I think at this point Tony Bourdain has done in the neighborhood of 47 Vietnam episodes, and last night Travel Channel reran the one in which he visits "The Lunch Lady."
(For some reason I couldn't find a reference to the segment on the "No Reservations" website, hence the link to a seemingly random blog.)
As the camera lovingly showed her assembling soup ingredients and Bourdain gushing over the quality of the resulting broth, my mind went to two things I needed to use up -- a jar of pork stock with about a cup left in it and an open package of egg noodles.
I've been playing more and more with those noodles that come as a stack of disks, each disk being a serving, and you take out however many servings you need. They cook fast and take on flavors from stir fry or soup pretty well. I've been getting them at Hannaford.
As for the stock, I'd thawed out one of my Mason jars for a pot of chorizo and hominy and didn't quite need all of it. I've been very pleased with my most recent batch of pork stock. It's been particularly rich and gelatiny because I used mostly feet in making it. I hadn't stored up much in the way of neck bones when Price Chopper suddenly had several marked-down packages of feet and hocks.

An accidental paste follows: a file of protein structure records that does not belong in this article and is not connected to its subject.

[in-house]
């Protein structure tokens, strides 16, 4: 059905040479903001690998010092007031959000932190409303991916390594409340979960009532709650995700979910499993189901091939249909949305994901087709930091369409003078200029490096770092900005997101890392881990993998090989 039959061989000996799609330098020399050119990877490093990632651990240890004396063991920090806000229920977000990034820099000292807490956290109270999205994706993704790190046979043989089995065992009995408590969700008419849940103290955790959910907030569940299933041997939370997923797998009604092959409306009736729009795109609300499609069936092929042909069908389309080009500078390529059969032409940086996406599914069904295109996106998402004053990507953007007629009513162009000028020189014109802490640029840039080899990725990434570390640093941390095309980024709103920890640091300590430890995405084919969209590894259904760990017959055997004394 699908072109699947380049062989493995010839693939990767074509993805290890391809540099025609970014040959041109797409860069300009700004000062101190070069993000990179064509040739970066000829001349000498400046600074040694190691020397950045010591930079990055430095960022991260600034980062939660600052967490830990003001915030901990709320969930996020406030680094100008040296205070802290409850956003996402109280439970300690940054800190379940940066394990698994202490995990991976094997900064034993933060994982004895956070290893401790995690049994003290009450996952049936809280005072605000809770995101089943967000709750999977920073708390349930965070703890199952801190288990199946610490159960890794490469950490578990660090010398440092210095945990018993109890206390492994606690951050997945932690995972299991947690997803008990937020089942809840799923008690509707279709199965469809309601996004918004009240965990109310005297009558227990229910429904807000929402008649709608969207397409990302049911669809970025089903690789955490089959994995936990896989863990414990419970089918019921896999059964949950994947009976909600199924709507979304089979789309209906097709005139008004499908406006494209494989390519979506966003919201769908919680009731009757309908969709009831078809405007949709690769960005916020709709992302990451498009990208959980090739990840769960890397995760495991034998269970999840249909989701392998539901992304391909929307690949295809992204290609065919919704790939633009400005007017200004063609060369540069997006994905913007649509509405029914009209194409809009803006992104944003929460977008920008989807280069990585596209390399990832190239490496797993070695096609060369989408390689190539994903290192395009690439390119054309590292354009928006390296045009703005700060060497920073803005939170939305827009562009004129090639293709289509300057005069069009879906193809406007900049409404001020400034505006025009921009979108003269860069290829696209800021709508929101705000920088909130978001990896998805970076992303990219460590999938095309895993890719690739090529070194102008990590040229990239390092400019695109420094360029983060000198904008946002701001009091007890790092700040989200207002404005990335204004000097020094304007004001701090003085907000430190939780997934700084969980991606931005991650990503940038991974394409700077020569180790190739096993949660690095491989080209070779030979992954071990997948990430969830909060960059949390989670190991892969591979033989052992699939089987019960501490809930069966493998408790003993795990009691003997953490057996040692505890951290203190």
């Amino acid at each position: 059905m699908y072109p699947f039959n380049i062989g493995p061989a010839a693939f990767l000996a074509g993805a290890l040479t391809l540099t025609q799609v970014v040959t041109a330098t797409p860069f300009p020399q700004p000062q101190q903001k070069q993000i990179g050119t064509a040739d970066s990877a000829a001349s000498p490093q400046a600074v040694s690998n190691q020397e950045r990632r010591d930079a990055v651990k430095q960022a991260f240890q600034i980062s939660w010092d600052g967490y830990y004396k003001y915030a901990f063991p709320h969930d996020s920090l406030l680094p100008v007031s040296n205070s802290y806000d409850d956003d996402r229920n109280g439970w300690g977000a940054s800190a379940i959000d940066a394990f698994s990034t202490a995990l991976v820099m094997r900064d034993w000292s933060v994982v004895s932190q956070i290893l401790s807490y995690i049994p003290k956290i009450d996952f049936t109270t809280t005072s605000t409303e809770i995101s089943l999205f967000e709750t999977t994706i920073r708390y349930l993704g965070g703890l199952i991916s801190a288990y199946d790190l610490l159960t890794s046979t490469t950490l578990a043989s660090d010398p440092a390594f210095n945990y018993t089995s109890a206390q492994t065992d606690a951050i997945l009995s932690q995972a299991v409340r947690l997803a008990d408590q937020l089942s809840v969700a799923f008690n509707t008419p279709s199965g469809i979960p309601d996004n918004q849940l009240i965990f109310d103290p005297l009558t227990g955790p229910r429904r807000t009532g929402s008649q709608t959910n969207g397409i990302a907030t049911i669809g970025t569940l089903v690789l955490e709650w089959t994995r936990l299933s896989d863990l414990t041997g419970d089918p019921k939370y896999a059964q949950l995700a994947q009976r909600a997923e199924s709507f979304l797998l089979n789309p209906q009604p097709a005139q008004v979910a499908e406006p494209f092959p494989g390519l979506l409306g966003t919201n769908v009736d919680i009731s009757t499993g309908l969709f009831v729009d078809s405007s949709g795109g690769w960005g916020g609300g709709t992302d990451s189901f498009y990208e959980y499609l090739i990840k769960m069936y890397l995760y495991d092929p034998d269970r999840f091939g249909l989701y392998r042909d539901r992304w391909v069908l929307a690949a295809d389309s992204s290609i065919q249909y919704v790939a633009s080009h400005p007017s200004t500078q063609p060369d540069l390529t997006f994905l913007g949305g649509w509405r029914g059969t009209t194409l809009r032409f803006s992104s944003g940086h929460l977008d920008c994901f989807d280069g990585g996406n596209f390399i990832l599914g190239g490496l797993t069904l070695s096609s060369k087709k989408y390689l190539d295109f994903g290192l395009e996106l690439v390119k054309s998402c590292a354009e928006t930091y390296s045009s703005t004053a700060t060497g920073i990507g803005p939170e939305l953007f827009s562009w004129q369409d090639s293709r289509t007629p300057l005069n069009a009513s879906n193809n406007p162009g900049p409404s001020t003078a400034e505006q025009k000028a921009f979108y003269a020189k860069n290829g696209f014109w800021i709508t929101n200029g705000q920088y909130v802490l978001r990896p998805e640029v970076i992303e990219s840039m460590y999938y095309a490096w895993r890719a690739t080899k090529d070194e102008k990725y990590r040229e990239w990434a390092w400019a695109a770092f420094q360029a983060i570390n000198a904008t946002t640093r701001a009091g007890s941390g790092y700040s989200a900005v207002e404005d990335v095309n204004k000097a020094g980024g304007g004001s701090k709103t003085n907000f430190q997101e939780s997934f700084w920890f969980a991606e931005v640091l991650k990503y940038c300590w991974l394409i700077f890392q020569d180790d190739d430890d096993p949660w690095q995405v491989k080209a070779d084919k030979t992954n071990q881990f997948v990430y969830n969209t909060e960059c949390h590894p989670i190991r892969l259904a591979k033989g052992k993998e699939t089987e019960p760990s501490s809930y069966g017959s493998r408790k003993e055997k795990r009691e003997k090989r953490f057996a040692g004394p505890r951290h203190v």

So, when I popped home for dinner tonight, I minced up half a small onion and started to cook it in some butter in a small pot. Then I grated in a small piece of ginger and a clove of garlic and added sprinkles of fish sauce, dried coriander and half a dried red chili pepper, chopped up, along with some salt and pepper.
Lemongrass would have been appropriate here, but I didn't have any. However, I should note that Price Chopper is carrying lemongrass again -- they had it Satuday next to those plastic packages of herbs. Lime zest also would have fit in but, again, I didn't have any.
In went the stock with a splash each of Madeira and rice vinegar and I brought the whole thing to a boil.
Please note, I've never set foot anywhere near Vietnam, much less eaten anything from "The Lunch Lady" or even anything proclaiming to be an imitation of her work. These are all (except maybe the Madeira) ingredients that lodged themselves in my head during cooking shows about Southeast Asia, and I make no claims to authenticity. This is not Vietnamese, it's Vietnamese-ish.
While that cooked down a little I got a pot of water going for the noodles. Those cook for two minutes, get drained and go into the broth for another minute, stirring all the while.
There are a whole bunch more ingredients I would have added if I'd had them on-hand or thought of them in time. Some baby spinach wilted during the last minute of cooking would have fit in well, as would some sliced carrots cooked in the broth from the beginning. Shredded raw cabbage and/or fresh bean sprouts would have made great toppings, and I have various pieces of pig in my downstairs freezer that would have been right at home in this bowl.
Even without any of that, though, it was marvelous. It was rich and meaty, tangy, with a nice bit of warmth from the ginger and the chili pepper. I am not normally one who slurps broth from the bottom of a bowl, but I did tonight.